On another Sunday, the lights went down and a jungle rhythm beat emerged from the back of the auditorium. The curtain went up, and there were four men, mostly naked, with mud covered all over their bodies, doing a ritualistic dance in a circle. Despite the mud clumped on them, you could see hints of difference. One was white, one black, a third with Asian eyes and another with browner skin. Each one danced in the center while others would approvingly grunt and moan and sway. The clear theological imagery was that Adam, and so all of us, come from the earth. We are different but still have a common core. As they finished their dance and the curtain went down, people roared with enthusiasm.
The church is aware of the power of Hollywood and the extent of the degradation that occurs there. Nevertheless, it also understands that the entertainment industry successfully uses every form of creative expression—music, dance, acting and so on—and bundles them together to communicate a message.
Mosaic’s engagement with Hollywood has parallels with other churches that have made the decision to engage the world rather than hide from it. In this case, the church didn’t have to beg people to be creative or to think outside of the box, or to critically examine the power of media in everyday life. Those things are all assumed at Mosaic.
I can understand the emotional and nostalgic resonance that hymns may have for people. I could also say that the Model T was a pretty good car, so why should we bother to make any advances? We could say Shakespeare said it all and said it best, so why should we bother crafting new literature? Many in the theological realm feel this way. We say Calvin or Luther or whoever said it best, and there’s no need to craft new theology. Christianity is a living religion, and I think Mosaic admirably shows how a church can embrace change rather than fear it.
The African-American experience is very complicated. Research suggests that the black/nonblack divide is more important than a white/black divide. Asians, for example, more frequently associate with whites than with African Americans. It appears that in coming years Hispanics and Asians will come much closer to being “white” than will African Americans.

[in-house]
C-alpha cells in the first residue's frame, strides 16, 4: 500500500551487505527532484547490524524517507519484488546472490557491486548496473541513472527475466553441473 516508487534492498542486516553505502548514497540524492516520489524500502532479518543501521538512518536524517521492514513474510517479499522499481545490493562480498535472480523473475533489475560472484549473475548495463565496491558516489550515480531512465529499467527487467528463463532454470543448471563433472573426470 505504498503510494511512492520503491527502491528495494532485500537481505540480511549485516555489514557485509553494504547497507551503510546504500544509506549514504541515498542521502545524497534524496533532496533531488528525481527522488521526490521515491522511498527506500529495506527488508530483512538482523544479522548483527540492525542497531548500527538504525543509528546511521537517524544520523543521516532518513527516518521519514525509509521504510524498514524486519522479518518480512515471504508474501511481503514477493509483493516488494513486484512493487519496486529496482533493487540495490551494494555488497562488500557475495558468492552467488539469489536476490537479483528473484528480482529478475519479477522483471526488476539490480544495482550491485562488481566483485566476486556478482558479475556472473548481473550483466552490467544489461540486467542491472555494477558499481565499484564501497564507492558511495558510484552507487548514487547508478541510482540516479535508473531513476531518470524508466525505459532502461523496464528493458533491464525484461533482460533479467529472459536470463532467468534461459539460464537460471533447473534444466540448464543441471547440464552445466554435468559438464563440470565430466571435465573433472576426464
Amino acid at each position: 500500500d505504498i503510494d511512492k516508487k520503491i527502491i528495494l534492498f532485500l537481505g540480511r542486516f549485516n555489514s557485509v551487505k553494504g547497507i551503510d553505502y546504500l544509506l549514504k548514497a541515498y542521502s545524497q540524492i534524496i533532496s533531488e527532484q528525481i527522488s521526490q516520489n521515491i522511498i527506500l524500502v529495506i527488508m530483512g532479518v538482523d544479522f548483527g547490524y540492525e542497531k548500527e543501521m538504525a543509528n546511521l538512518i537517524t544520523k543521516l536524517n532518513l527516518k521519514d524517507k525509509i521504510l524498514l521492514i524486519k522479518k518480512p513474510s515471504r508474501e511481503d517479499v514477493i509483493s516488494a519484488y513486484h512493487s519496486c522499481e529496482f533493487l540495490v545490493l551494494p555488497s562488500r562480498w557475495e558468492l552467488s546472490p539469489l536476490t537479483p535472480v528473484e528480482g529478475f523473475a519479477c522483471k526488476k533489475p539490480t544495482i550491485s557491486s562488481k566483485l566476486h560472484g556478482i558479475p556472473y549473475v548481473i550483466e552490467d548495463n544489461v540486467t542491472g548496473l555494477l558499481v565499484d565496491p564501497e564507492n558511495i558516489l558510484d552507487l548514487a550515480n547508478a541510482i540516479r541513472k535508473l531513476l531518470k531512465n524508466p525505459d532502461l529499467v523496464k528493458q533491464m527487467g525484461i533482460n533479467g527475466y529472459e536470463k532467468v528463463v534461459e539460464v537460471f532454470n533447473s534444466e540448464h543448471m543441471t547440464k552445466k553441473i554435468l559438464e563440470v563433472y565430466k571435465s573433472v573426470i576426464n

Mosaic, for most of its history, was located in East L.A., which was not a place that was welcoming to African Americans. It was not until 1997, when church services moved one mile west to a neighborhood that was not as exclusively Chicano, that the inclusion of African Americans was even feasible. Their inclusion remains a challenge since studies indicate that if African Americans exist in too few a number, it’s very difficult for that number to grow.
I’m in the midst of writing a book about another congregation that is mostly black/white with a growing number of Asians and Hispanics. I deliberately went to that church to learn the distinctive dynamics of diversity involving the African-American experience.
There are a number of hints that the emerging church will become more diverse and perhaps even more innovative. There’s no guarantee of that, but there are a few things working in favor of it: 1) The world is becoming more diverse, and whites will soon no longer be the majority in the U.S. 2) We see higher rates of interethnic and interracial dating and marriages. 3) People are associating themselves with more than one background, making for more bi- and multiracial identities. 4) Blacks raised in the post–civil rights era appear to be more willing to engage in cross-ethnic relationships. 5) We see strong evidence of revival and continued strength in the evangelical subculture. 6) More churches are encouraging the use of creative arts beyond choirs and congregational singing. 7) Emerging church leaders are accommodating the current pace of social change and are integrating technological and organizational innovations in their ministries.